Blood doping isn't only pumping more blood into your body. Your body increases hemoglobin (red blood cells) when you are in great altitude. This is caused by lower air presure which doesn't allow the lungs to transport enough oxygen into the bloodstream. Therefore the body can increase the ratio of red blood cells in your blood to compensate for the lower oxygen intake. If you train hard in big height this compensation mechanism really kicks in, raising your hemoglobin level. After doing the traing the high hemoglobin rate only lasts a few days(?)/weeks, therefore you can remove this blood from your body and freeze it for competition.

Before the competition starts you reinject the froozen blood (maybe remove some current blood?). This gives you an higher oxygen binding rate and gives you more power on the bike. You don't need EPO or anything. EPO also increases hemoglobin but without the need of high altitude. I wouldn't really concider that blood doping, but the link from the previous answer differs. I think your question referens to "doping with your own blood" (not a native speaker, don't know the technical term)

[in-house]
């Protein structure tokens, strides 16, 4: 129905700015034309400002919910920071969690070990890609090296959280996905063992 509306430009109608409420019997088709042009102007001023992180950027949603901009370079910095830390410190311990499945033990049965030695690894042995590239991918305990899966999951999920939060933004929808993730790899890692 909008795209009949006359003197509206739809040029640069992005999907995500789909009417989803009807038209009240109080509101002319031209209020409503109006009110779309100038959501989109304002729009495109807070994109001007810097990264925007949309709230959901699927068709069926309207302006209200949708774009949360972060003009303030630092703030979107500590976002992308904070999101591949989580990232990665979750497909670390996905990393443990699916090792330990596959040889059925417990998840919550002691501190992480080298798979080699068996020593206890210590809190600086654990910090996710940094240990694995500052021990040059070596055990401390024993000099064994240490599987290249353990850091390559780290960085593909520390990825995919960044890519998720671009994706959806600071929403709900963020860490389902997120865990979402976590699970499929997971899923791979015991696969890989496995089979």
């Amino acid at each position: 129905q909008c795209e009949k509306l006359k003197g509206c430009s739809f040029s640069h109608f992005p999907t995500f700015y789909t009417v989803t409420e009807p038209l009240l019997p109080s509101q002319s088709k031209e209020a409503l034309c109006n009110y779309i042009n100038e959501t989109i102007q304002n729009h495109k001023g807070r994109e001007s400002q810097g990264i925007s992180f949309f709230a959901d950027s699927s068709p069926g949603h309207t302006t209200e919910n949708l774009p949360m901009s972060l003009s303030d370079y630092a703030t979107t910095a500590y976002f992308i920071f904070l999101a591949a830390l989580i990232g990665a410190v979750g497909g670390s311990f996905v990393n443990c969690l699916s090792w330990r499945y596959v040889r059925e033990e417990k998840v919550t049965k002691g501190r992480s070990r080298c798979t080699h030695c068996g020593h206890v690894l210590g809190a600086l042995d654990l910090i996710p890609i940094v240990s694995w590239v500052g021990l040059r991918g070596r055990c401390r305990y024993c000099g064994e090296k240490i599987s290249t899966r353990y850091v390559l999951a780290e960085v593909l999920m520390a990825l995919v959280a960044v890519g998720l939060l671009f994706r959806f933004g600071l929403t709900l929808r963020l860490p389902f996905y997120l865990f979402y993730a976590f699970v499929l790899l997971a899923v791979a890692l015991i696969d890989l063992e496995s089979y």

If it harms you? People in high altitude maybe live shorter, but that might be caused by missing health care system, poverty and missing education in countries with high mountains. I think other factors such as increased radiation in heights might account for more deaths than some cardio-vascular stuff. Therefore saying more hemogobin equals higher mortality might be a long shot and empirically wrong. Are there any studies? (not that I know of, but might be worth a search). Injecting large amounts of blood may well be a hazzard if the blood starts to clot, or was contaminated during storage, but I guess that's a small risk. Taking other peoples blood may well mess you up, if some unexspected immune reaction kicks in. I don't think enough cyclists died from injecting their own blood to make some profound statement.

  • Mostly correct, but one salient point...the benefit from altitude does not require actually training in it. You only need to be at altitude for 8-10 hours a day to get the benefit. In fact, training at altitude can cause more muscle damage than at sea level and the lower oxygen pressure lengthens the recovery time. Most elite athletes that utilize high altitude sleep (spend their evening and night) at altitude but come down to sea level for their daily training.